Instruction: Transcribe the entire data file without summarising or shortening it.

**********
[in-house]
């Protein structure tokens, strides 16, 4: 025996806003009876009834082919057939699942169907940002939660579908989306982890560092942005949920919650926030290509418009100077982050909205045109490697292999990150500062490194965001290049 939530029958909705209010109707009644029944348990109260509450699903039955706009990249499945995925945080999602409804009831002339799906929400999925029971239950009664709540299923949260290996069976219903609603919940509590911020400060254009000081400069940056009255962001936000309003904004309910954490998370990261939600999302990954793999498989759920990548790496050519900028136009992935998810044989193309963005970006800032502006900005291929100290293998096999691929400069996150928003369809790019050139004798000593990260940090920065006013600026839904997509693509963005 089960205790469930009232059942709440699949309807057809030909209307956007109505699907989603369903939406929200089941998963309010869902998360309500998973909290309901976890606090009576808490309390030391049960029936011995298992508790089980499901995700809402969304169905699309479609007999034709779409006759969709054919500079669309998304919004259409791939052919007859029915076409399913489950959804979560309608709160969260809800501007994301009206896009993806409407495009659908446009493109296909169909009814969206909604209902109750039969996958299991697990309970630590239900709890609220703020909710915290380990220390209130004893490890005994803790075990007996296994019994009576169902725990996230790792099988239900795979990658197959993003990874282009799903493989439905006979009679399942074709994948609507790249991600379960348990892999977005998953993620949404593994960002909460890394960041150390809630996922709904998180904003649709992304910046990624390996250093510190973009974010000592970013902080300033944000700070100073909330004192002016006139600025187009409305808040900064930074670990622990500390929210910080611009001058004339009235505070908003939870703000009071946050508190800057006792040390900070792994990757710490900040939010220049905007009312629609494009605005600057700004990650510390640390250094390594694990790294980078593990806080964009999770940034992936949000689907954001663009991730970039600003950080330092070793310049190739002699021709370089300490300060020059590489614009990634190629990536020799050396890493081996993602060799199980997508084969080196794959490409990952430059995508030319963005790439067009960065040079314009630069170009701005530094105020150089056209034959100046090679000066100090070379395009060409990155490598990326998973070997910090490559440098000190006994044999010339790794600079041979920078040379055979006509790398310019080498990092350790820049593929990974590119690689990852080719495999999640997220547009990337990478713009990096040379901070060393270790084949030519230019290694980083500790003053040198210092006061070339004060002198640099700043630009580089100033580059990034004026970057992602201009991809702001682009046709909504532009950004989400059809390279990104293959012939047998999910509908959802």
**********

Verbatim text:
[in-house]
């Protein structure tokens, strides 16, 4: 025996806003009876009834082919057939699942169907940002939660579908989306982890560092942005949920919650926030290509418009100077982050909205045109490697292999990150500062490194965001290049 939530029958909705209010109707009644029944348990109260509450699903039955706009990249499945995925945080999602409804009831002339799906929400999925029971239950009664709540299923949260290996069976219903609603919940509590911020400060254009000081400069940056009255962001936000309003904004309910954490998370990261939600999302990954793999498989759920990548790496050519900028136009992935998810044989193309963005970006800032502006900005291929100290293998096999691929400069996150928003369809790019050139004798000593990260940090920065006013600026839904997509693509963005 089960205790469930009232059942709440699949309807057809030909209307956007109505699907989603369903939406929200089941998963309010869902998360309500998973909290309901976890606090009576808490309390030391049960029936011995298992508790089980499901995700809402969304169905699309479609007999034709779409006759969709054919500079669309998304919004259409791939052919007859029915076409399913489950959804979560309608709160969260809800501007994301009206896009993806409407495009659908446009493109296909169909009814969206909604209902109750039969996958299991697990309970630590239900709890609220703020909710915290380990220390209130004893490890005994803790075990007996296994019994009576169902725990996230790792099988239900795979990658197959993003990874282009799903493989439905006979009679399942074709994948609507790249991600379960348990892999977005998953993620949404593994960002909460890394960041150390809630996922709904998180904003649709992304910046990624390996250093510190973009974010000592970013902080300033944000700070100073909330004192002016006139600025187009409305808040900064930074670990622990500390929210910080611009001058004339009235505070908003939870703000009071946050508190800057006792040390900070792994990757710490900040939010220049905007009312629609494009605005600057700004990650510390640390250094390594694990790294980078593990806080964009999770940034992936949000689907954001663009991730970039600003950080330092070793310049190739002699021709370089300490300060020059590489614009990634190629990536020799050396890493081996993602060799199980997508084969080196794959490409990952430059995508030319963005790439067009960065040079314009630069170009701005530094105020150089056209034959100046090679000066100090070379395009060409990155490598990326998973070997910090490559440098000190006994044999010339790794600079041979920078040379055979006509790398310019080498990092350790820049593929990974590119690689990852080719495999999640997220547009990337990478713009990096040379901070060393270790084949030519230019290694980083500790003053040198210092006061070339004060002198640099700043630009580089100033580059990034004026970057992602201009991809702001682009046709909504532009950004989400059809390279990104293959012939047998999910509908959802």